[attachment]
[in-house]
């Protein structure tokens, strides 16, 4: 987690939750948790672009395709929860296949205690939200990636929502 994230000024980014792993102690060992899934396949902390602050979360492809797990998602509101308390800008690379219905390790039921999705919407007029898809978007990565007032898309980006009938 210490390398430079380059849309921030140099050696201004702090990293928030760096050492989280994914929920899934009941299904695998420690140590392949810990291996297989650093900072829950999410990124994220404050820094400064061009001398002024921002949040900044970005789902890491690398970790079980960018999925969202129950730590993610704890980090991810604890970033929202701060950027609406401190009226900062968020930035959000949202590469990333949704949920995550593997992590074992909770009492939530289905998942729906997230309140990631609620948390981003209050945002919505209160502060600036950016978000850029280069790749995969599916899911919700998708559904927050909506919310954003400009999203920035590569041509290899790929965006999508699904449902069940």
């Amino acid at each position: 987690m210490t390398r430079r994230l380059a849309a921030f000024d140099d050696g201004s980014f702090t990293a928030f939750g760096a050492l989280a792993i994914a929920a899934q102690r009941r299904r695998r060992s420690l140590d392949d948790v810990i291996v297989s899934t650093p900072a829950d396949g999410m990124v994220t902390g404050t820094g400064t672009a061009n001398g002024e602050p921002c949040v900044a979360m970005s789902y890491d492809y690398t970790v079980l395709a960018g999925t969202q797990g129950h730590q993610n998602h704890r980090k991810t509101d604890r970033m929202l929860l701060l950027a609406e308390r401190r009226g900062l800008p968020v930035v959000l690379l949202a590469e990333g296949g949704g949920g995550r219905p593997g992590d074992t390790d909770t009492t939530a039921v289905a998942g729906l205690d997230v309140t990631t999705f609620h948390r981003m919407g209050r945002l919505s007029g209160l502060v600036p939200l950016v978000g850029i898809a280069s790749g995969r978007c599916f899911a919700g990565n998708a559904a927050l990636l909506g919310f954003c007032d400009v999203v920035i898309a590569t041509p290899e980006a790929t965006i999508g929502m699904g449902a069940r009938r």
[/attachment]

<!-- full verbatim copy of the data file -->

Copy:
[in-house]
């Protein structure tokens, strides 16, 4: 987690939750948790672009395709929860296949205690939200990636929502 994230000024980014792993102690060992899934396949902390602050979360492809797990998602509101308390800008690379219905390790039921999705919407007029898809978007990565007032898309980006009938 210490390398430079380059849309921030140099050696201004702090990293928030760096050492989280994914929920899934009941299904695998420690140590392949810990291996297989650093900072829950999410990124994220404050820094400064061009001398002024921002949040900044970005789902890491690398970790079980960018999925969202129950730590993610704890980090991810604890970033929202701060950027609406401190009226900062968020930035959000949202590469990333949704949920995550593997992590074992909770009492939530289905998942729906997230309140990631609620948390981003209050945002919505209160502060600036950016978000850029280069790749995969599916899911919700998708559904927050909506919310954003400009999203920035590569041509290899790929965006999508699904449902069940």
């Amino acid at each position: 987690m210490t390398r430079r994230l380059a849309a921030f000024d140099d050696g201004s980014f702090t990293a928030f939750g760096a050492l989280a792993i994914a929920a899934q102690r009941r299904r695998r060992s420690l140590d392949d948790v810990i291996v297989s899934t650093p900072a829950d396949g999410m990124v994220t902390g404050t820094g400064t672009a061009n001398g002024e602050p921002c949040v900044a979360m970005s789902y890491d492809y690398t970790v079980l395709a960018g999925t969202q797990g129950h730590q993610n998602h704890r980090k991810t509101d604890r970033m929202l929860l701060l950027a609406e308390r401190r009226g900062l800008p968020v930035v959000l690379l949202a590469e990333g296949g949704g949920g995550r219905p593997g992590d074992t390790d909770t009492t939530a039921v289905a998942g729906l205690d997230v309140t990631t999705f609620h948390r981003m919407g209050r945002l919505s007029g209160l502060v600036p939200l950016v978000g850029i898809a280069s790749g995969r978007c599916f899911a919700g990565n998708a559904a927050l990636l909506g919310f954003c007032d400009v999203v920035i898309a590569t041509p290899e980006a790929t965006i999508g929502m699904g449902a069940r009938r």